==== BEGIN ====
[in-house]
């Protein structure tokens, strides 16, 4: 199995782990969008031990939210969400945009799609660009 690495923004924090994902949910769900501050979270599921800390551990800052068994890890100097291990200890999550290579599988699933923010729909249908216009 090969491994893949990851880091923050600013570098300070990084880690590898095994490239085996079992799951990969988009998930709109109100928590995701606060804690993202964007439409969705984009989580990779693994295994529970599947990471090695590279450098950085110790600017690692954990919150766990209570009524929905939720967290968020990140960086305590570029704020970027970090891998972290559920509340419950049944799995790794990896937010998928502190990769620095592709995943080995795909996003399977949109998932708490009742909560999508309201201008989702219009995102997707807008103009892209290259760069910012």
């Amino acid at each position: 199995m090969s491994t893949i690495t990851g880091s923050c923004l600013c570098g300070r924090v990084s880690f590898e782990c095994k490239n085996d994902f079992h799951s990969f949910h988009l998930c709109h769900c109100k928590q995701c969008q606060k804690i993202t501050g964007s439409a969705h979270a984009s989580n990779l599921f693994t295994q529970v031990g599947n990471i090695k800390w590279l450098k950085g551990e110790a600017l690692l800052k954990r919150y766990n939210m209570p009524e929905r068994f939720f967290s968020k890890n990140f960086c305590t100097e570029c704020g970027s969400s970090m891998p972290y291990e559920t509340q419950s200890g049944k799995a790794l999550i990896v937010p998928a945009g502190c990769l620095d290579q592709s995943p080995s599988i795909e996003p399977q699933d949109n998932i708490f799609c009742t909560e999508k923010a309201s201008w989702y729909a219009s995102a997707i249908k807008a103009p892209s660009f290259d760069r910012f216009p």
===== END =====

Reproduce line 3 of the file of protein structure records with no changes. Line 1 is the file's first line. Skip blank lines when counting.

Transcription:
């Amino acid at each position: 199995m090969s491994t893949i690495t990851g880091s923050c923004l600013c570098g300070r924090v990084s880690f590898e782990c095994k490239n085996d994902f079992h799951s990969f949910h988009l998930c709109h769900c109100k928590q995701c969008q606060k804690i993202t501050g964007s439409a969705h979270a984009s989580n990779l599921f693994t295994q529970v031990g599947n990471i090695k800390w590279l450098k950085g551990e110790a600017l690692l800052k954990r919150y766990n939210m209570p009524e929905r068994f939720f967290s968020k890890n990140f960086c305590t100097e570029c704020g970027s969400s970090m891998p972290y291990e559920t509340q419950s200890g049944k799995a790794l999550i990896v937010p998928a945009g502190c990769l620095d290579q592709s995943p080995s599988i795909e996003p399977q699933d949109n998932i708490f799609c009742t909560e999508k923010a309201s201008w989702y729909a219009s995102a997707i249908k807008a103009p892209s660009f290259d760069r910012f216009p």